Disney has locked up a win in the copyright lawsuit brought against the company over its hit film "Zootopia." At least for now.
A judge handed Disney a victory in a legal papers filed Tuesday and obtained by TheWrap, granting the company's motion to dismiss the suit, which was filed in March.
However, the judge also allowed leave to amend the suit.
Disney was sued in March by writer Gary Goldman's Esplanade Productions, Inc. which contended that Goldman pitched his idea for a "Zootopia" franchise twice, only to be rejected.
According to the suit, Goldman pitched Disney his "Zootopia" concept in 2000 and 2009.
"He provided a treatment, a synopsis, character descriptions, character illustrations, and other materials. He even provided a title for the franchise: 'Zootopia.' Instead of lawfully acquiring Goldman's work, Defendants said they were not interested in producing it and sent him on his way. Thereafter, consistent with their culture of unauthorized copying, Defendants copied Goldman's work," the suit read.
However, in Tuesday's legal papers, Judge Michael W. Fitzgerald said that the suit failed to "allege sufficient facts."
"In this action, as in every action, it is the plaintiff's obligation to allege sufficient facts, if proved true, to permit a jury to rule in the plaintiff's favor," Tuesday's papers read. "Esplanade has not met that burden here."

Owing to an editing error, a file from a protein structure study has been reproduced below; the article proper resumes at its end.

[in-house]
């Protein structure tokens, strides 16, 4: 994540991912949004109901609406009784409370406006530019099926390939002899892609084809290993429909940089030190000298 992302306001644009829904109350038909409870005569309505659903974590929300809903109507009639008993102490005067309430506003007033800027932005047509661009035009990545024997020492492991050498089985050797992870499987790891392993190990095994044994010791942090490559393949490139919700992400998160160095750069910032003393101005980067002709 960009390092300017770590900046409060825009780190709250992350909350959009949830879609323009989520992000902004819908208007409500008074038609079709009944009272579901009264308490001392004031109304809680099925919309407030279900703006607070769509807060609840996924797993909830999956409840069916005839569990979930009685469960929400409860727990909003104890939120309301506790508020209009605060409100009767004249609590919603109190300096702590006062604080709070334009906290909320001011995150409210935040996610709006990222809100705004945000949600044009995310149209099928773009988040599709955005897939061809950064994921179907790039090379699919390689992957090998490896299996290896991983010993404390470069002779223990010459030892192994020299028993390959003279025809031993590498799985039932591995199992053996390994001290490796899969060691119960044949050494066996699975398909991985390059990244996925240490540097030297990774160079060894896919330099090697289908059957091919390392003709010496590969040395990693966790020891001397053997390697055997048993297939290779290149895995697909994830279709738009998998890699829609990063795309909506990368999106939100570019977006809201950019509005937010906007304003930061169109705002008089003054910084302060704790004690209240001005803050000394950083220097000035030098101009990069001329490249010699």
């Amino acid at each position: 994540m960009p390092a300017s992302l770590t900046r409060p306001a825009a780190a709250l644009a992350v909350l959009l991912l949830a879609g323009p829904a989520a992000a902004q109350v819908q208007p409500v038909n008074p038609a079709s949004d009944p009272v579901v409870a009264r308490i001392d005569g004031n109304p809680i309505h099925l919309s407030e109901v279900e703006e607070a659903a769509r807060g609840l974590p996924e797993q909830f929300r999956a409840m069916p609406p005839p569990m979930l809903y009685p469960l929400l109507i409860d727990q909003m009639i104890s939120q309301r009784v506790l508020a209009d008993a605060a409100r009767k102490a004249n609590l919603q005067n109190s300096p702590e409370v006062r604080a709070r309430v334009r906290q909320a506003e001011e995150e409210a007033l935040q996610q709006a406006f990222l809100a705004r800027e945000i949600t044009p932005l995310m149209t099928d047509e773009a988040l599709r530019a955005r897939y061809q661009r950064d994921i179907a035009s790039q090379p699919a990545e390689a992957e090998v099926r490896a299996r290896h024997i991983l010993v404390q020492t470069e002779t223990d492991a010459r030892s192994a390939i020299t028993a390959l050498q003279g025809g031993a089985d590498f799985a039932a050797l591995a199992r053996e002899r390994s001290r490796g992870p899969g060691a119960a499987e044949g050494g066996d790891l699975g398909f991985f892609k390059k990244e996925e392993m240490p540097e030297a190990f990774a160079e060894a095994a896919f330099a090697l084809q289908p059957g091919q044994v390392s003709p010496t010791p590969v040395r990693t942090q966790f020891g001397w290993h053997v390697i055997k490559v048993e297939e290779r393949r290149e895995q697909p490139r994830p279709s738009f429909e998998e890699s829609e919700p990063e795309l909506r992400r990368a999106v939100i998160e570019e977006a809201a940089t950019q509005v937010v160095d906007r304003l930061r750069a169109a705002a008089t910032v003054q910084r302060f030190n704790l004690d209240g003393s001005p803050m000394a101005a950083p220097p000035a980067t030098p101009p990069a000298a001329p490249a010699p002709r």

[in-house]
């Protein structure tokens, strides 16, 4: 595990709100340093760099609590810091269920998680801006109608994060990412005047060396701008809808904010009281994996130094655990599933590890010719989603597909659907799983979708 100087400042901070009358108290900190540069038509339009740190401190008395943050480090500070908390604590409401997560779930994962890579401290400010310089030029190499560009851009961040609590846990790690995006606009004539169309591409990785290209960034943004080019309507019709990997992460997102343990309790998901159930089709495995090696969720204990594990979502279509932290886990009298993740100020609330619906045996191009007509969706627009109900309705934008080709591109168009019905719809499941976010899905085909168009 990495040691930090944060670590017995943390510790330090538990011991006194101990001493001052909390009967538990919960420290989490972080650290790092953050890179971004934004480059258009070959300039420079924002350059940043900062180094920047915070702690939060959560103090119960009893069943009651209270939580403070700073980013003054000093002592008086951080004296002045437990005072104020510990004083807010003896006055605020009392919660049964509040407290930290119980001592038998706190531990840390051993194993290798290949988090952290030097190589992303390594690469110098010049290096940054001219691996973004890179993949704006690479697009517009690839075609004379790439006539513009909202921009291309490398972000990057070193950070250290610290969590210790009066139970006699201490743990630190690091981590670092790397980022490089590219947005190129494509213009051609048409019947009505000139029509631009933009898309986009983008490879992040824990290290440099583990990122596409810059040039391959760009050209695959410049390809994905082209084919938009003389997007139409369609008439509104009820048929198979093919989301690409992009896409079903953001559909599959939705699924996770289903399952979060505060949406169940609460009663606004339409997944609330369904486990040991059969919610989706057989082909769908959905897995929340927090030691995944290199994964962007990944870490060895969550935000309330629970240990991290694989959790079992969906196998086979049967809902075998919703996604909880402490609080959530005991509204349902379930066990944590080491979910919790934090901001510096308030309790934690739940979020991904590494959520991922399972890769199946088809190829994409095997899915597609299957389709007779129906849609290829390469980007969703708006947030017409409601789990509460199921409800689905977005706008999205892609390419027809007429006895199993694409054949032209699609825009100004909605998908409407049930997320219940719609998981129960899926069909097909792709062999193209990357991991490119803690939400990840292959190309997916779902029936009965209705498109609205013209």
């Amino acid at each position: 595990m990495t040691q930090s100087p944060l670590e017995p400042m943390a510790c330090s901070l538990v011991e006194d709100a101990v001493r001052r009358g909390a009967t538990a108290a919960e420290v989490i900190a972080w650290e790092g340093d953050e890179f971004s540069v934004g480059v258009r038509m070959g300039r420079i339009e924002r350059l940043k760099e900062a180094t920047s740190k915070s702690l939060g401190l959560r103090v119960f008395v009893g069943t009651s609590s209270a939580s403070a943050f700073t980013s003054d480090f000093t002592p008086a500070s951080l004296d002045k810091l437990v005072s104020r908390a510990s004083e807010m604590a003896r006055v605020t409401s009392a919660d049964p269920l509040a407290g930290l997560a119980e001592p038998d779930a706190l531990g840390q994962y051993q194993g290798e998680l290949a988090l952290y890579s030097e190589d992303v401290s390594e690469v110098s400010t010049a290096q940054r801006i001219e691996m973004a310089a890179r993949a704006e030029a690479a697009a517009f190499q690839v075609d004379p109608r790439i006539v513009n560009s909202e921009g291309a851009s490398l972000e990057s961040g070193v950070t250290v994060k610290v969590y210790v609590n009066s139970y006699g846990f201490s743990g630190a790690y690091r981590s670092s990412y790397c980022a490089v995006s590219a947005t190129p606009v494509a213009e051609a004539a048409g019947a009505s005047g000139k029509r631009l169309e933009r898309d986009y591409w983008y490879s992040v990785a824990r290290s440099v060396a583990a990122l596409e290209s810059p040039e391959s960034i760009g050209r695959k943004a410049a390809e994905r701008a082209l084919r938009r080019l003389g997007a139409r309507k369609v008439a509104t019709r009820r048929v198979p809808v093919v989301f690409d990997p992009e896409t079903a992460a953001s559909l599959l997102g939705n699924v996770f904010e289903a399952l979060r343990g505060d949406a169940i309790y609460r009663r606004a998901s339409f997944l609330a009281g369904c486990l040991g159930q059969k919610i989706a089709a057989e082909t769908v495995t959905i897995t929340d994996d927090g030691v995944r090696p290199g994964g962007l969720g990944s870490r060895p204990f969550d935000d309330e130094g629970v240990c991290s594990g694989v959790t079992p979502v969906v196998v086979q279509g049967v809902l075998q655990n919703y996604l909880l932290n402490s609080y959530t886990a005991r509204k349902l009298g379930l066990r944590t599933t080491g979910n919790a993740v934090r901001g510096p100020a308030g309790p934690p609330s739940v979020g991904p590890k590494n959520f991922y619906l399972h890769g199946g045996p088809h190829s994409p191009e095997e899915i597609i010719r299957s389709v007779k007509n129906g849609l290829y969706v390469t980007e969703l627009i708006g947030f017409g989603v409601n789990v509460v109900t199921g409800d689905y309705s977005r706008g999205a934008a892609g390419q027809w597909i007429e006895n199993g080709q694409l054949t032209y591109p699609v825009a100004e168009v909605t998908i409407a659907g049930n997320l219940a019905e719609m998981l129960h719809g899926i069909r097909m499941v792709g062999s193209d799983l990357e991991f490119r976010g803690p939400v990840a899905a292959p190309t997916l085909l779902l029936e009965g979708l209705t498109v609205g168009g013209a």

"The Motion is GRANTED -- with leave to amend, of course. The crux of the difficulty here is that Esplanade has chosen not to attach the allegedly infringed materials to the Complaint," the decision continued. "The allegations themselves actively obfuscate the details of the infringement. The Complaint describes the alleged similarities at such a high level of generality that it is impossible for the Court to evaluate whether the alleged copying was sufficiently specific to be protectable or merely a series of unprotectable scénes-á-faire. The allegations thus fail to state a plausible claim."
After the suit was filed, a Disney spokesman told TheWrap in a statement that Goldman's suit is "riddled with patently false allegations." "It is an unprincipled attempt to lay claim to a successful film he didn't create, and we will vigorously defend against it in court."
Pamela Chelin contributed to this report.